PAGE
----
So as I sat there at Price Chopper, with my arm in the automatic blood pressure machine, I looked across the Pharmacy Department to the display of “intimacy products,” which included home pregnancy tests, lubricants…and a huge selection of condoms. And as I thought about that last set of items, I thought for a moment about conscience clauses.
I mean really…people have been making a big deal about the pharmacist who doesn’t want to dispense birth control pills against his beliefs, but what about the cashier on aisle 10 who’s not only scanning condoms that she doesn’t believe in, but is scanning them in for a person she knows isn’t married?
And what about the poor Jewish kid over on aisle 18 who has ring out someone who’s buying bacon?
Seems to me that if we don’t allow it to be an issue for the cashier, then it shouldn’t be one for the pharmacist. These conscience clauses can be part of an extremely slippery slope where we allow anyone to not do anything simply because they don’t believe in it. And that becomes very dangerous.
And then there’s that bit about the Catholic Church not wanting to pay for medical insurance that includes benefits for birth control…again because of the conscience issue. A lot of conservatives and people on the religious right have jumped on this bandwagon as a way of not being forced to pay for insurance that might cover abortions. But what about an organization whose beliefs might cause it to want to opt out of paying for something that most of us think is absolutely essential?
Like blood transfusions.
Suppose the national organization of Jehovah’s Witnesses didn’t want to pay for medical insurance for its non-member employees that covered blood transfusions? Should a Lutheran who just happened to work as a secretary in one of their offices be denied coverage for blood because the organization doesn’t believe in it? Would the conservatives and members of the religious right be quite as eager to jump on this particular “conscience clause” bandwagon, or would they finally draw a line in the sand here?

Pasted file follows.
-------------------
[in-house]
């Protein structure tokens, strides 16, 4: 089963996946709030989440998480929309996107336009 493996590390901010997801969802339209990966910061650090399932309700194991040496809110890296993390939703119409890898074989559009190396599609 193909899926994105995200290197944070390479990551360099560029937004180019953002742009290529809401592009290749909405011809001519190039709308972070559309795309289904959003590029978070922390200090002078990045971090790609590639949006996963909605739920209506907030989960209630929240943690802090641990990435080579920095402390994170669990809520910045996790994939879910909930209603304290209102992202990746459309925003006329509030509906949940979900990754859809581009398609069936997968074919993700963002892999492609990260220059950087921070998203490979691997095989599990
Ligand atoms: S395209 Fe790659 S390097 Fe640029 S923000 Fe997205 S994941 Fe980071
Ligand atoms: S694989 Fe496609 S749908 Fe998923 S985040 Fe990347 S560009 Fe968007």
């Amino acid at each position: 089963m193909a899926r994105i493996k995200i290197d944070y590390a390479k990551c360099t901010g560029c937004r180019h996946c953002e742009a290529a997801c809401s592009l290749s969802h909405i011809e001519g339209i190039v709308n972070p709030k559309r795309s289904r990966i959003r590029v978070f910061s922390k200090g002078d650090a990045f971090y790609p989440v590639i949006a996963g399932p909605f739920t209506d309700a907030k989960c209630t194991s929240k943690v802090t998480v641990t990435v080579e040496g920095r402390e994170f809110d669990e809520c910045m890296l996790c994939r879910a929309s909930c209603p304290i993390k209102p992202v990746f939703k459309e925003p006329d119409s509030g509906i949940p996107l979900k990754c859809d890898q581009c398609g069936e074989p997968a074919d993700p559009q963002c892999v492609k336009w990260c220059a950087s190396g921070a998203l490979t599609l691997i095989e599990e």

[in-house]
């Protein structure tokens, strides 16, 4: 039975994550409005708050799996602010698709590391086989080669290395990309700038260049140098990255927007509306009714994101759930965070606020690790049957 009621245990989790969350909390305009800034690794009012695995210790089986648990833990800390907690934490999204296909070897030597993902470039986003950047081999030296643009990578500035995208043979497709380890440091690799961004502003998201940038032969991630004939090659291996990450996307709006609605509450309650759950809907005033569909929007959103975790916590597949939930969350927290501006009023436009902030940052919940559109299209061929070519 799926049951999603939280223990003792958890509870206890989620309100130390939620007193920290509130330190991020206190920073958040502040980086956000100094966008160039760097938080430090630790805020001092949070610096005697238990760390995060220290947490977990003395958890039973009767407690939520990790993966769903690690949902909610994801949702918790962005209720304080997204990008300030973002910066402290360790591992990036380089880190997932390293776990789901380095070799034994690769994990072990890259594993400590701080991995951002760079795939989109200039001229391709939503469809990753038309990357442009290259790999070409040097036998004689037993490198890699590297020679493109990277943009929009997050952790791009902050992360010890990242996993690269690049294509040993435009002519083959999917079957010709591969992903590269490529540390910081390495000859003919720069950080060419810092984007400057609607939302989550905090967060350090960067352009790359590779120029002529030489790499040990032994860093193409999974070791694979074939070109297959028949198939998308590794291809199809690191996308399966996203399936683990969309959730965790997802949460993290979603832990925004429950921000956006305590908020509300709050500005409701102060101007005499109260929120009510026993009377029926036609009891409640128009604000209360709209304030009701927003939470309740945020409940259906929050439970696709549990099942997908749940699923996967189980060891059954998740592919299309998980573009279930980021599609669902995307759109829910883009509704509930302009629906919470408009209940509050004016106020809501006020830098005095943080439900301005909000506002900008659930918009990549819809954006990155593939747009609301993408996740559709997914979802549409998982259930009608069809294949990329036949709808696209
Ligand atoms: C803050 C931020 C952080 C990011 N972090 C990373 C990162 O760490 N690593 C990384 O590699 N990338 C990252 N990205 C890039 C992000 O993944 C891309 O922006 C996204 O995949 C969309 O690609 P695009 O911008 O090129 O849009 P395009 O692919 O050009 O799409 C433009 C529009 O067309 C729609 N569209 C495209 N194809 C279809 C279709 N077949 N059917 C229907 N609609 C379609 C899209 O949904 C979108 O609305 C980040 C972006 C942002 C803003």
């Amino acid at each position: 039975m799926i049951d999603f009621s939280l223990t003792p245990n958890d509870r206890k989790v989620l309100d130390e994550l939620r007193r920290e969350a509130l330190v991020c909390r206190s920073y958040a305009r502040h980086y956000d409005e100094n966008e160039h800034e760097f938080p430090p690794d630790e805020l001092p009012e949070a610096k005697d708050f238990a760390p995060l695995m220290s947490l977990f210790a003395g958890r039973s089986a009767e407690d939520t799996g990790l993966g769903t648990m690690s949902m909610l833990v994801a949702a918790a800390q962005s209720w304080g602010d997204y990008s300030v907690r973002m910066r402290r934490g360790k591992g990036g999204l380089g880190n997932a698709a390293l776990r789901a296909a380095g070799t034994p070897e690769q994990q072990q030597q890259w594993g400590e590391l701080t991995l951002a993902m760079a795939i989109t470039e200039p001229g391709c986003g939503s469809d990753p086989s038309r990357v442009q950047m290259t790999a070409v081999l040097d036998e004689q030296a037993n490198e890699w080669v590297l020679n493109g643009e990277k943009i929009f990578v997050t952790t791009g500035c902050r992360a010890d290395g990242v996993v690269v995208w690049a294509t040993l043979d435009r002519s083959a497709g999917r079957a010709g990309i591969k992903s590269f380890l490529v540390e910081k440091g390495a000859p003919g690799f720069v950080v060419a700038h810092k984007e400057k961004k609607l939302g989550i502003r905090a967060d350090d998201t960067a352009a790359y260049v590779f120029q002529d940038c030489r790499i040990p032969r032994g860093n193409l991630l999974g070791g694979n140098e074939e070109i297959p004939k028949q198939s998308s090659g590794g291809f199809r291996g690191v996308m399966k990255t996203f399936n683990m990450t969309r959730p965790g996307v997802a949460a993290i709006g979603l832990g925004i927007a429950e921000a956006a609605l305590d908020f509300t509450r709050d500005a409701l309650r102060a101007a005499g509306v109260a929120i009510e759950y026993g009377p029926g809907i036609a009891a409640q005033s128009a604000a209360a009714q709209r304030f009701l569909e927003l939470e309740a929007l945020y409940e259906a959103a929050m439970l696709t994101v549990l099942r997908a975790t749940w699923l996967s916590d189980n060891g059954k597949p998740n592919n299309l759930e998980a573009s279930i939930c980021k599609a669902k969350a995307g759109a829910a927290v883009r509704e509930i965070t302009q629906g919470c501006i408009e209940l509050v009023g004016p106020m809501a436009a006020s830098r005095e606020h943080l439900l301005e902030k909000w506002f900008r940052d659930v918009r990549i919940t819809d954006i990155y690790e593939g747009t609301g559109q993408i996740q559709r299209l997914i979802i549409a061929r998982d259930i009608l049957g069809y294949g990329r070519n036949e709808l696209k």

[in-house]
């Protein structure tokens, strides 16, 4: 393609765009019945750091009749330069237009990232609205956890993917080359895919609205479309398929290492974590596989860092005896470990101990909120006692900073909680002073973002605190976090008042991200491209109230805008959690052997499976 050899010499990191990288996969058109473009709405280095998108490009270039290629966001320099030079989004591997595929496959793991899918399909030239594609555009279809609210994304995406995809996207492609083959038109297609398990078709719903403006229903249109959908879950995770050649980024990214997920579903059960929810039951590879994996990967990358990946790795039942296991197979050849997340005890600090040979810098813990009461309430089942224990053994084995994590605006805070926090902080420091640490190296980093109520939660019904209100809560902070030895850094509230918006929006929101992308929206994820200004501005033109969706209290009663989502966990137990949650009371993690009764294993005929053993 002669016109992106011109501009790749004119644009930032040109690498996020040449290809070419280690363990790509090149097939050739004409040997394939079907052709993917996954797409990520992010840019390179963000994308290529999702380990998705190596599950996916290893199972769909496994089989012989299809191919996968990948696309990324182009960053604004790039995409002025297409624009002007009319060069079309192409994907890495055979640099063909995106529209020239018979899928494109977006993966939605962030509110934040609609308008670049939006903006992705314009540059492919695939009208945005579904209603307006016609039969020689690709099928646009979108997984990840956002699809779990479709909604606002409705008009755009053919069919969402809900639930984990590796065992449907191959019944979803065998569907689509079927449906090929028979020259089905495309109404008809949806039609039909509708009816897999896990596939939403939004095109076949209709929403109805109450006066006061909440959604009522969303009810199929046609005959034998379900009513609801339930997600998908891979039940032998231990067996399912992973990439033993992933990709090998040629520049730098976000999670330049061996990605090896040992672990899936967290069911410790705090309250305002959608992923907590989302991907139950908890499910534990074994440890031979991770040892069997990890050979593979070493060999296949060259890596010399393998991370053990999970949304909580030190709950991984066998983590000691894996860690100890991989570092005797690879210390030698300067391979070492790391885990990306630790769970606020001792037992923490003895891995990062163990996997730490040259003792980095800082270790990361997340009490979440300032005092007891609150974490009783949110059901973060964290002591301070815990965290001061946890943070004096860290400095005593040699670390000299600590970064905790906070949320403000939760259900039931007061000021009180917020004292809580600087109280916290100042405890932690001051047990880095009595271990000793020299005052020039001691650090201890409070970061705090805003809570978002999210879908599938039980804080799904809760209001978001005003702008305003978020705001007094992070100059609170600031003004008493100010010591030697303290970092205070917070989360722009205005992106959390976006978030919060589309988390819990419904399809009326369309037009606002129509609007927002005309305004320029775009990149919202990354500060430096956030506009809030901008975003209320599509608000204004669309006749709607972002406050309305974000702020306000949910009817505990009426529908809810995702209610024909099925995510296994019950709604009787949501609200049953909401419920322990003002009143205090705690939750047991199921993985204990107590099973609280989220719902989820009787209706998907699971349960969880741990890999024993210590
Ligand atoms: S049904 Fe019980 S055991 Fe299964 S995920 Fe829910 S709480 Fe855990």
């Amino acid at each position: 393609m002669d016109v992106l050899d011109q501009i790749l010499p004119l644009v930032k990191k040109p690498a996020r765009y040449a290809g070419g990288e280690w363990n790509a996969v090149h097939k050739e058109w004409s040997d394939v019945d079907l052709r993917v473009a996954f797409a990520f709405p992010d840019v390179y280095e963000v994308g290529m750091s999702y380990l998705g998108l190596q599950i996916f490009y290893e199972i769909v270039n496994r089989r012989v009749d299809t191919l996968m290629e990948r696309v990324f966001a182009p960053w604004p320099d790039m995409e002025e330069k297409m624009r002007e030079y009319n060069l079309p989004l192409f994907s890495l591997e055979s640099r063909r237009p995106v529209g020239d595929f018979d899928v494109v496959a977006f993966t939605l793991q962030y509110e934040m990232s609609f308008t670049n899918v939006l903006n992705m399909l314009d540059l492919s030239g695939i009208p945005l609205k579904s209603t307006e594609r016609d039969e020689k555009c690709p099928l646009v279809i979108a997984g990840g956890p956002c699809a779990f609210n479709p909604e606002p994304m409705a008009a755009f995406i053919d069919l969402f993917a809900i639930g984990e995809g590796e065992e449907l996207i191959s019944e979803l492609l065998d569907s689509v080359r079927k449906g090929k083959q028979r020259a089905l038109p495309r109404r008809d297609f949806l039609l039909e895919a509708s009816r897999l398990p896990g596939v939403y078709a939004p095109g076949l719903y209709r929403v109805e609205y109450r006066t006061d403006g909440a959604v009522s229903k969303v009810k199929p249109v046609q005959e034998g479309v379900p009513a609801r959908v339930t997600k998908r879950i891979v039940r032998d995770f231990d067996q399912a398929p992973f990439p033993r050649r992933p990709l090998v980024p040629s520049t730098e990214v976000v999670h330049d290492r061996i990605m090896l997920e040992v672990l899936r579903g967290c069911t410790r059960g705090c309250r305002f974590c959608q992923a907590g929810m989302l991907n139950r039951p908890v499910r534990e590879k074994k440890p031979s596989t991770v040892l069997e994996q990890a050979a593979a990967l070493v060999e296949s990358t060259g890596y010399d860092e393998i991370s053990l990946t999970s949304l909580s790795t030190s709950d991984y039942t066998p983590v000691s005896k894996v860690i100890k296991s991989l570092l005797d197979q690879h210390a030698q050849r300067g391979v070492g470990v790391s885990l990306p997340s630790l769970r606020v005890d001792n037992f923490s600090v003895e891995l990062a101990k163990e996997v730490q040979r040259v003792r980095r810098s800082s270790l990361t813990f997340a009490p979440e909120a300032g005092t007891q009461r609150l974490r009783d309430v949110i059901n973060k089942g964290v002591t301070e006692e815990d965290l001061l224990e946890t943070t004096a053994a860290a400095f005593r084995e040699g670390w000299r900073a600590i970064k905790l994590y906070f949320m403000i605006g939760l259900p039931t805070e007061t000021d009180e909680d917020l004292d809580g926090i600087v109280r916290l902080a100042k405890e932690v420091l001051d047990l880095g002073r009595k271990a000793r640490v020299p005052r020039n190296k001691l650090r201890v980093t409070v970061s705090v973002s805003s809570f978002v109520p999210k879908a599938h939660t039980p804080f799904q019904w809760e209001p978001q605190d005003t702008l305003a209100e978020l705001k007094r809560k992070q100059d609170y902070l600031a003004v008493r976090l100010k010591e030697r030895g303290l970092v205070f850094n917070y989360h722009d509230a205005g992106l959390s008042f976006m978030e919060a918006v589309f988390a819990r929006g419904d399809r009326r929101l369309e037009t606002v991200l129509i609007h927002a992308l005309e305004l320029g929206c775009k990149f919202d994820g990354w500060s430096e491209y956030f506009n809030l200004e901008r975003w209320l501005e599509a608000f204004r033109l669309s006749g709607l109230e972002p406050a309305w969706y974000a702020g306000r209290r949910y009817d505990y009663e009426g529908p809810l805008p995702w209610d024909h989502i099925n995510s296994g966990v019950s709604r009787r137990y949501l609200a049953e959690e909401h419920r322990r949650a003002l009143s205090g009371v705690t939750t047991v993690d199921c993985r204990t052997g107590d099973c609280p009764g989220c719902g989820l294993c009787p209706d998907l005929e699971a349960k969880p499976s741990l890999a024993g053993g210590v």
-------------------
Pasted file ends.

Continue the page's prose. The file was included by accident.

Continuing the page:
The thing is, it’s the same bloody bandwagon. And once you allow the Catholics to provide medical insurance that doesn’t cover birth control, you allow the Jehovah’s Witnesses to provide insurance that doesn’t cover any kind of blood work.
But there is a way out of this. It’s called money laundering. At least, that’s what it practically works out to be.
Let’s face it, when you get right down to it, if the Catholic Church was really serious about not paying for birth control, they’d have to follow all of their employees around 24/7 to make sure that they didn’t go to the local Price Chopper and spend any of their hard-earned pay on something from that rather large selection of condoms I gazed at.
In other words, as long as the Catholic Church is employing people who can spend their pay any way they see fit, they’re paying for birth control. The difference is that they’re not doing it directly. The money’s going to the employee, who then makes the personal decision to spend that money on a box of Trojans. And once the money is in the account of the employee, the Catholic Church can wash their hands of any responsibility for what happens with it.
So my solution is for the Catholic Church to just give everyone a health care stipend, which they can spend on any provider that they want. One that provides birth control benefits or one that doesn’t. But once that money is in the employee’s account, it’s no longer the responsibility of the church. There’s no more conscience issue because the Church isn’t directly spending the money. It’s being “laundered” through an intermediary.
But these questions open up a much bigger can of worms and raise more questions than I can try to answer right now. The big question, however, is Do we all get to opt out of paying for things we don’t believe in?
I think you know the answer to that one, but as I said, I’ll tackle that one some other time.